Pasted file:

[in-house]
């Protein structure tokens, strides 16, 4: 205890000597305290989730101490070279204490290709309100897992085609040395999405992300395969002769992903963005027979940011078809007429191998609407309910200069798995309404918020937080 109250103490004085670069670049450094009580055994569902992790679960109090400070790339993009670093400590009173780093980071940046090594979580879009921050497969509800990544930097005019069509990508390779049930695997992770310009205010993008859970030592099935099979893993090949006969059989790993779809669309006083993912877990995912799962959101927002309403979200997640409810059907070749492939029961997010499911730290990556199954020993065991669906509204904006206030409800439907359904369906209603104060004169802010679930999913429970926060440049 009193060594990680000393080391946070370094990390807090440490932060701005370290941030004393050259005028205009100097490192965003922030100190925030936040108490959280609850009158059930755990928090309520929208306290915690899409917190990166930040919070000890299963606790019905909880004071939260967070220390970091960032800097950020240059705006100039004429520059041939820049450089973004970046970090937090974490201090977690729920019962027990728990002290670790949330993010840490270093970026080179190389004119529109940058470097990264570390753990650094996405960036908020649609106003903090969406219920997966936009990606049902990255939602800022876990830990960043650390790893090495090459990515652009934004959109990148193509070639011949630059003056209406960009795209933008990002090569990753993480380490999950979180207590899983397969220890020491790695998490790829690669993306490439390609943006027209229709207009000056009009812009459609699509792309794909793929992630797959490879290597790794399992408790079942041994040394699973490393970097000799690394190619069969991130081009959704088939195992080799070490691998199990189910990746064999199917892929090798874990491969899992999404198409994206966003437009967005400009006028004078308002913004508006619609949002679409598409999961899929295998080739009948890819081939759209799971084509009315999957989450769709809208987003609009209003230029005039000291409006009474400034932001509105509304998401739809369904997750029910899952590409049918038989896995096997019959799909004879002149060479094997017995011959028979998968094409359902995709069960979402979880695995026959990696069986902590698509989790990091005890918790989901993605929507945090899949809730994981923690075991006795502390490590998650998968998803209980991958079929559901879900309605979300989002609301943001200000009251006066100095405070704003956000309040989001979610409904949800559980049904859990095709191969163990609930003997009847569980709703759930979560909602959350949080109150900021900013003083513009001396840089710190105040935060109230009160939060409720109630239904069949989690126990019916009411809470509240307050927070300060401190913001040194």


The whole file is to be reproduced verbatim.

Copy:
[in-house]
């Protein structure tokens, strides 16, 4: 205890000597305290989730101490070279204490290709309100897992085609040395999405992300395969002769992903963005027979940011078809007429191998609407309910200069798995309404918020937080 109250103490004085670069670049450094009580055994569902992790679960109090400070790339993009670093400590009173780093980071940046090594979580879009921050497969509800990544930097005019069509990508390779049930695997992770310009205010993008859970030592099935099979893993090949006969059989790993779809669309006083993912877990995912799962959101927002309403979200997640409810059907070749492939029961997010499911730290990556199954020993065991669906509204904006206030409800439907359904369906209603104060004169802010679930999913429970926060440049 009193060594990680000393080391946070370094990390807090440490932060701005370290941030004393050259005028205009100097490192965003922030100190925030936040108490959280609850009158059930755990928090309520929208306290915690899409917190990166930040919070000890299963606790019905909880004071939260967070220390970091960032800097950020240059705006100039004429520059041939820049450089973004970046970090937090974490201090977690729920019962027990728990002290670790949330993010840490270093970026080179190389004119529109940058470097990264570390753990650094996405960036908020649609106003903090969406219920997966936009990606049902990255939602800022876990830990960043650390790893090495090459990515652009934004959109990148193509070639011949630059003056209406960009795209933008990002090569990753993480380490999950979180207590899983397969220890020491790695998490790829690669993306490439390609943006027209229709207009000056009009812009459609699509792309794909793929992630797959490879290597790794399992408790079942041994040394699973490393970097000799690394190619069969991130081009959704088939195992080799070490691998199990189910990746064999199917892929090798874990491969899992999404198409994206966003437009967005400009006028004078308002913004508006619609949002679409598409999961899929295998080739009948890819081939759209799971084509009315999957989450769709809208987003609009209003230029005039000291409006009474400034932001509105509304998401739809369904997750029910899952590409049918038989896995096997019959799909004879002149060479094997017995011959028979998968094409359902995709069960979402979880695995026959990696069986902590698509989790990091005890918790989901993605929507945090899949809730994981923690075991006795502390490590998650998968998803209980991958079929559901879900309605979300989002609301943001200000009251006066100095405070704003956000309040989001979610409904949800559980049904859990095709191969163990609930003997009847569980709703759930979560909602959350949080109150900021900013003083513009001396840089710190105040935060109230009160939060409720109630239904069949989690126990019916009411809470509240307050927070300060401190913001040194």